The promotion and support of small and medium-sized enterprises (SMEs) is an essential component of policies designed to help improve Europe's economic performance. A crucial issue is whether SMEs face difficulty obtaining bank loans. Using pre-crisis survey data from 2005 and 2006 for nearly 3,500 SMEs (firms with fewer than 250 employees) in the European Union (EU), we investigate the determinants of perceived bank loan accessibility at the firm level and at the country level. Based on hierarchical (multi-level) binomial logit regressions, our findings show that the youngest and smallest SMEs have the worst perception of access to bank loans. The SMEs in nations with concentrated banking sectors are more positive about loan accessibility. In addition, a high fraction of foreign-owned banks is associated with improved perception of loan accessibility in the EU 15 but not in the EU 10.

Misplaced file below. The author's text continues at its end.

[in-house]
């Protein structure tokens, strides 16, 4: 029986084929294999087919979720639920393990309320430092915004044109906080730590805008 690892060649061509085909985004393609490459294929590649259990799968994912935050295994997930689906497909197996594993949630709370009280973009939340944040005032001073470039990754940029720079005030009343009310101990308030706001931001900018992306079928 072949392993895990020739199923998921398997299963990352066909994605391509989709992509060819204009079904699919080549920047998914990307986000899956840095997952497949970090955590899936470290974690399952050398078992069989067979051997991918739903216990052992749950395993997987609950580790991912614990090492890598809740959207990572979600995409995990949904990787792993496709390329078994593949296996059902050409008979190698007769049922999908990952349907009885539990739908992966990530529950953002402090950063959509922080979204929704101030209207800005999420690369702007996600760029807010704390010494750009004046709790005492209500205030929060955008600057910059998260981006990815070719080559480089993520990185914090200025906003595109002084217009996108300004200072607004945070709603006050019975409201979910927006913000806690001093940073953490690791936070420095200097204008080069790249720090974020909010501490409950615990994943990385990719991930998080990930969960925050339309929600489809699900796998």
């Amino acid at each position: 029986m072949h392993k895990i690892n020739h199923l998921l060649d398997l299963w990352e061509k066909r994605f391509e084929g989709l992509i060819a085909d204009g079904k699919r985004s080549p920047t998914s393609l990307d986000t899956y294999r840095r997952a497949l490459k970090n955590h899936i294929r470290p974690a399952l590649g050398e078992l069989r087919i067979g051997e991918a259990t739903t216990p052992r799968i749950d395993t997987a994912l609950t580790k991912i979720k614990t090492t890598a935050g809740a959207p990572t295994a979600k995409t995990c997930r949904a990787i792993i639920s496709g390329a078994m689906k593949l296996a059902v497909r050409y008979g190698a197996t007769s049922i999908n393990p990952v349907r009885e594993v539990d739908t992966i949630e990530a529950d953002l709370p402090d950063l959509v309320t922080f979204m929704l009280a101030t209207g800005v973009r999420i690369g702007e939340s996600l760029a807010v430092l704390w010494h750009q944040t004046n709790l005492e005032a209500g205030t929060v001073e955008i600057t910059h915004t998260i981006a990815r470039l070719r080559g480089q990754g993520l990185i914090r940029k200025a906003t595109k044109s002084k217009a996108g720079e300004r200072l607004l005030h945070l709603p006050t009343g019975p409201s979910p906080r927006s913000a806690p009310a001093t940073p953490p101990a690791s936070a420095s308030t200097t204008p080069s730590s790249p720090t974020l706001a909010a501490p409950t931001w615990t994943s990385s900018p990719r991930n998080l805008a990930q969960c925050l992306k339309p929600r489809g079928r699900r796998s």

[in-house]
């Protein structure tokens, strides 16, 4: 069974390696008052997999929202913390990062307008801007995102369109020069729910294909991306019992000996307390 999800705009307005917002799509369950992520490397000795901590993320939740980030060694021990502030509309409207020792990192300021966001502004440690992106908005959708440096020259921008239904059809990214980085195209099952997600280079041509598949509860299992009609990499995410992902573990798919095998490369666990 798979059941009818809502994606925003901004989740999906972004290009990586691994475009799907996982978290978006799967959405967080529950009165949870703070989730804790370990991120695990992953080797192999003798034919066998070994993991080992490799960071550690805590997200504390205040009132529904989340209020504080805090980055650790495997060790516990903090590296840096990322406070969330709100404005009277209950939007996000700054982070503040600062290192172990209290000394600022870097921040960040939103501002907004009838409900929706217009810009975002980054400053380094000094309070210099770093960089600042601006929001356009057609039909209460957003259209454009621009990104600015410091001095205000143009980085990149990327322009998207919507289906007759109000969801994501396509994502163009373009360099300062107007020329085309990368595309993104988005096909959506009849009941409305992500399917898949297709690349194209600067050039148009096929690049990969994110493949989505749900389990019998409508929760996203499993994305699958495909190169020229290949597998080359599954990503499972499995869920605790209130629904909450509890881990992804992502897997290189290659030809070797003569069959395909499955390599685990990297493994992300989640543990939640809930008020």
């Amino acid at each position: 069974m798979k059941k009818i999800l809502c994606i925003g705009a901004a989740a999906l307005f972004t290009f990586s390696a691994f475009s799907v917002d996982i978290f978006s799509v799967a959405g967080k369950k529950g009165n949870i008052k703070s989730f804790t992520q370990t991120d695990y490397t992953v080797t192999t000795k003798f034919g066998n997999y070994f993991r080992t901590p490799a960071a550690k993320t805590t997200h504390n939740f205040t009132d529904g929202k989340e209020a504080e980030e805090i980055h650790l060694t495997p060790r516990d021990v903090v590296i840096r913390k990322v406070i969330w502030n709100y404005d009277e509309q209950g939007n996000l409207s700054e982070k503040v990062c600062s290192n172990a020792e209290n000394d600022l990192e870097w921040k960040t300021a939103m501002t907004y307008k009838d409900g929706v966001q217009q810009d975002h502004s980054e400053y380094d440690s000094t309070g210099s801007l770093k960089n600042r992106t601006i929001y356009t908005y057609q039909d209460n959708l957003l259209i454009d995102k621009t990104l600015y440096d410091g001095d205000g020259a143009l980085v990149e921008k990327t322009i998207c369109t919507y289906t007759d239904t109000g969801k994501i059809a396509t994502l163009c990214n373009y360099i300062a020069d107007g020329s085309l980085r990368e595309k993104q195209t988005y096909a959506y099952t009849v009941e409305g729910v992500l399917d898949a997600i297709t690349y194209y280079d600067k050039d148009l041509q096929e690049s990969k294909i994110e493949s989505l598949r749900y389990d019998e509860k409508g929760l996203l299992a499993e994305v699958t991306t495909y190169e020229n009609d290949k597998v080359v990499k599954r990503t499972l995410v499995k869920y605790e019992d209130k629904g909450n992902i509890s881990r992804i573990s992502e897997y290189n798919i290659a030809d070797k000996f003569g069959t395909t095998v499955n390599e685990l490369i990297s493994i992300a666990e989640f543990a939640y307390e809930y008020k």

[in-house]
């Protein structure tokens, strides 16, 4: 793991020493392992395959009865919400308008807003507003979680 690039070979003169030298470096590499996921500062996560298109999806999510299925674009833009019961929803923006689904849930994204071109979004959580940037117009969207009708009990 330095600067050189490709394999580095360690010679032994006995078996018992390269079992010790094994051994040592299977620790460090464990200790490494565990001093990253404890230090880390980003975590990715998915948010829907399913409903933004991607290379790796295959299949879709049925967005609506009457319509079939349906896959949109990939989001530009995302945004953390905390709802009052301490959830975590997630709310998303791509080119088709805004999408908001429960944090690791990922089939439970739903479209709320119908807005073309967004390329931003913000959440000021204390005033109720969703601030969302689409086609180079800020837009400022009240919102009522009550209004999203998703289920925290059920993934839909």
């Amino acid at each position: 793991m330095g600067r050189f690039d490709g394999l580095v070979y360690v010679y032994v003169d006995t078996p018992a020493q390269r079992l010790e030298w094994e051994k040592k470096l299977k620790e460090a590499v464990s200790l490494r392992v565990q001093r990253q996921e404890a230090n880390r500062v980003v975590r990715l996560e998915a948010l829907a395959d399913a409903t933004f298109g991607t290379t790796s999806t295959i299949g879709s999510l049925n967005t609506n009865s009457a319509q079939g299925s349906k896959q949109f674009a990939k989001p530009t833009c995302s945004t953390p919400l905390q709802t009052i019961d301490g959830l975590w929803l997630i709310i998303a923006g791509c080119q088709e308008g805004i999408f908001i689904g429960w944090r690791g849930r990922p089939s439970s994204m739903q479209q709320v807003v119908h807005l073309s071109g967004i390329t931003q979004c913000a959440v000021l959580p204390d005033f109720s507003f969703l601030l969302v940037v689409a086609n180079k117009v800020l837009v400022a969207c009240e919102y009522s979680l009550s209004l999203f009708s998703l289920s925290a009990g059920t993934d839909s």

Bank loans, Concentration index, Credit constraints, Money supply, Multi-level, SMEs
Financial Markets and the Macroeconomy (jel E44), Money Supply; Credit; Money Multipliers (jel E51), International Financial Markets (jel G15), Banks; Other Depository Institutions; Mortgages (jel G21)
dx.doi.org/10.1007/s11187-012-9451-y, hdl.handle.net/1765/37871
ERIM Top-Core Articles
Small Business Economics: an entrepreneurship journal
Erasmus Research Institute of Management

Canton, E.J.F, Grilo, I, Monteagudo, J, & van der Zwan, P.W. (2013). Perceived credit constraints in the European Union. Small Business Economics: an entrepreneurship journal, 41(3), 701–715. doi:10.1007/s11187-012-9451-y